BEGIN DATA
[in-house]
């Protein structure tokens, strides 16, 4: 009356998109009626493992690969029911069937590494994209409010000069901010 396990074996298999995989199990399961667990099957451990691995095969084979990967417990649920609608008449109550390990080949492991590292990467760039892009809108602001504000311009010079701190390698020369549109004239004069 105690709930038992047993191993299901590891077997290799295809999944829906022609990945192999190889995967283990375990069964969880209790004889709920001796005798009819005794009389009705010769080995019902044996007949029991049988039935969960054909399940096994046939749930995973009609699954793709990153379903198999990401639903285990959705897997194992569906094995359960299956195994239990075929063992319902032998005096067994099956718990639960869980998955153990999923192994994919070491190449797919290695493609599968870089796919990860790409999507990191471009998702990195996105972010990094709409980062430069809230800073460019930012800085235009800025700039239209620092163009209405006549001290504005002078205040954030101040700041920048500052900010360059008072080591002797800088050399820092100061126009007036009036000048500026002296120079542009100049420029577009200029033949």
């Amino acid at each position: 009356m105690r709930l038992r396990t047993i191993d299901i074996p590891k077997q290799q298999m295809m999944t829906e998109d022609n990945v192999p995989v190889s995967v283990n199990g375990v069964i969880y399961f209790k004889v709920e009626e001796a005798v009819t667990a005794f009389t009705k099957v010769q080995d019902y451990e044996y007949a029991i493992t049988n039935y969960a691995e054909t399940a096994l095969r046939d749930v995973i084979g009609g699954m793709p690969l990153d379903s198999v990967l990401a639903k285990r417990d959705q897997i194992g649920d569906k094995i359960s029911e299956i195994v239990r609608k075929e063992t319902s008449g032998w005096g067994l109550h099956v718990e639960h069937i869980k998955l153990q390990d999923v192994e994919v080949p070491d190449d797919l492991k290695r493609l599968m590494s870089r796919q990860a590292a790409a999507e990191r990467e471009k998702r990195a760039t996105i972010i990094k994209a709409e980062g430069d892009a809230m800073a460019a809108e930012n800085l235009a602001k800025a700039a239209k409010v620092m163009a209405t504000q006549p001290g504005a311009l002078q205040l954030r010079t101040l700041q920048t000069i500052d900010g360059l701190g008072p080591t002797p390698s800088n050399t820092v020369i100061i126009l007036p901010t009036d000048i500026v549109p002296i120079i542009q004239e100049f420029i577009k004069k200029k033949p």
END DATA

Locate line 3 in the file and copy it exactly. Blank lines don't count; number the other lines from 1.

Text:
């Amino acid at each position: 009356m105690r709930l038992r396990t047993i191993d299901i074996p590891k077997q290799q298999m295809m999944t829906e998109d022609n990945v192999p995989v190889s995967v283990n199990g375990v069964i969880y399961f209790k004889v709920e009626e001796a005798v009819t667990a005794f009389t009705k099957v010769q080995d019902y451990e044996y007949a029991i493992t049988n039935y969960a691995e054909t399940a096994l095969r046939d749930v995973i084979g009609g699954m793709p690969l990153d379903s198999v990967l990401a639903k285990r417990d959705q897997i194992g649920d569906k094995i359960s029911e299956i195994v239990r609608k075929e063992t319902s008449g032998w005096g067994l109550h099956v718990e639960h069937i869980k998955l153990q390990d999923v192994e994919v080949p070491d190449d797919l492991k290695r493609l599968m590494s870089r796919q990860a590292a790409a999507e990191r990467e471009k998702r990195a760039t996105i972010i990094k994209a709409e980062g430069d892009a809230m800073a460019a809108e930012n800085l235009a602001k800025a700039a239209k409010v620092m163009a209405t504000q006549p001290g504005a311009l002078q205040l954030r010079t101040l700041q920048t000069i500052d900010g360059l701190g008072p080591t002797p390698s800088n050399t820092v020369i100061i126009l007036p901010t009036d000048i500026v549109p002296i120079i542009q004239e100049f420029i577009k004069k200029k033949p």